The nation’s supermarkets have fired the latest salvo in the milk war with dairy farmers, with Coles and Woolworths making a commitment to selling $2 cows at their major metropolitan supermarkets.
In recent weeks, the nation’s farmers have garnered national attention and empathy over reports that many of them were in financial crisis as a result of the cheap home-brand milks being sold in supermarkets. Consumers quickly came to the aid of the farmers, buying up brand name milks and leaving the cheaper supermarket alternatives languishing on the shelves.
But now, Coles and Woolworths have struck back, with a win-at-all-costs plan to defeat dairy farmers by beating them at their own game. Broken News has learned that the supermarkets will soon trial a program whereby cows are sold for two dollars each. An instructional milking video will be provided with each cow, at no extra charge.
“If people care about dairy farmers so much, this is their chance to become one,” a supermarket executive who did not wish to be named told BrokenNews.com.au
“These days everyone is banging on about freshness and farm-to-plate. Well it doesn’t get much fresher than milking your own cow. And we’re about to give our customers the opportunity to do just that,” he added.
Farmers fear that the plan will eventually put them out of business. “If everyone has their own cow, they won’t need us at all,” cattle farmer Greg Jackson told Broken News via phone from his property in the NSW Riverina. “We never saw this coming, but if it goes ahead, we just won’t have a viable business model anymore.”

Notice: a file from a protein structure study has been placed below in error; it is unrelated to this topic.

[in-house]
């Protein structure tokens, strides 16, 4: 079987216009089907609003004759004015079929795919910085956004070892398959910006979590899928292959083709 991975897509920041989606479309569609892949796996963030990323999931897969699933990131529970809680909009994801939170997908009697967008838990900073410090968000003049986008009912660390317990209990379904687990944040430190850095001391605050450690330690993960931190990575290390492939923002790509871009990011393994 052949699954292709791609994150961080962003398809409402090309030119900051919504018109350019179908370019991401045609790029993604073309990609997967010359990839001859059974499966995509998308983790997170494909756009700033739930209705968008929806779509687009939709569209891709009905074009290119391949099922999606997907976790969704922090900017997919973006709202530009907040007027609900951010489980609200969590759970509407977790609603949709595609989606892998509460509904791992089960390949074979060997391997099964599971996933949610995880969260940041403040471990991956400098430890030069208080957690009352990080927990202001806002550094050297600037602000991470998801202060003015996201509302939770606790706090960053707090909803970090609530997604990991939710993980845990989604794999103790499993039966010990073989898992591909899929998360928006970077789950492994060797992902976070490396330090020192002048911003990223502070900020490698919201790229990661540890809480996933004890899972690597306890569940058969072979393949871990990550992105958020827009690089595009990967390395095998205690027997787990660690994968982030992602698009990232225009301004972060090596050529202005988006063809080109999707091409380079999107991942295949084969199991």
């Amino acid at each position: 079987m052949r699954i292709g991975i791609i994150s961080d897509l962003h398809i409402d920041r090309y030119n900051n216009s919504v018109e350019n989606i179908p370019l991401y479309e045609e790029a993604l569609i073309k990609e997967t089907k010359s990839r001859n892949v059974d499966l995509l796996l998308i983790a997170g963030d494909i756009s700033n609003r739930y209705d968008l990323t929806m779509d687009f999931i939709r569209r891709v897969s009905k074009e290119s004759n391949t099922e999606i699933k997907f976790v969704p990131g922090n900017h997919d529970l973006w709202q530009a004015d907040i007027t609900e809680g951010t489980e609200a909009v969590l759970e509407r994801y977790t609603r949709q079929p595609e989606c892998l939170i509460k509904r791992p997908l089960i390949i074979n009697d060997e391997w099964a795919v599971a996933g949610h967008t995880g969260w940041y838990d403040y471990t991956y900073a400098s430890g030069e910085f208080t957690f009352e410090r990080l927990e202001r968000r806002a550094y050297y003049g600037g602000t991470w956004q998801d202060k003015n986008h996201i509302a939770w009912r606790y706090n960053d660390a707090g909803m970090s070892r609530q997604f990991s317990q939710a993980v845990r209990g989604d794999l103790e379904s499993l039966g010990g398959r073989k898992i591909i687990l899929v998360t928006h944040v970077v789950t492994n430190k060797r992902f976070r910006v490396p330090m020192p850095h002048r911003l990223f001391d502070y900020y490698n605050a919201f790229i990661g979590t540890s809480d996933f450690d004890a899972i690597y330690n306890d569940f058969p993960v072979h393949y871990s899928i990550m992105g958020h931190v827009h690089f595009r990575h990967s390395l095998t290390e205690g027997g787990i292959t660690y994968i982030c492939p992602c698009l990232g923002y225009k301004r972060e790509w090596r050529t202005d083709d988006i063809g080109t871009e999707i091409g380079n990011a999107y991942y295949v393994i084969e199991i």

Although the real cost to the supermarkets of a cow is substantially more than the two dollar price that they’re offering to consumers, it’s a hit that the supermarkets are willing to take. They secretly hope that by enticing customers to their stores with cut-price cows, they can then sell other grocery items and household goods at greater margins.
The RSPCA has slammed the supermarket plan, saying that already crowded suburban stores are an inappropriate place to house hundreds of cows. The animal welfare group also questions whether suburban families will have the space or knowledge to care for a dairy cow. “We’re talking about buying a cow not a goldfish,” the organisation said in a statement.
A supermarket spokesperson said they’ll be specifically selling cows that are “small enough to fit in a laundry or wardrobe space.” The supermarkets are expected to start a trial of their $2 cows at select stores from next Monday.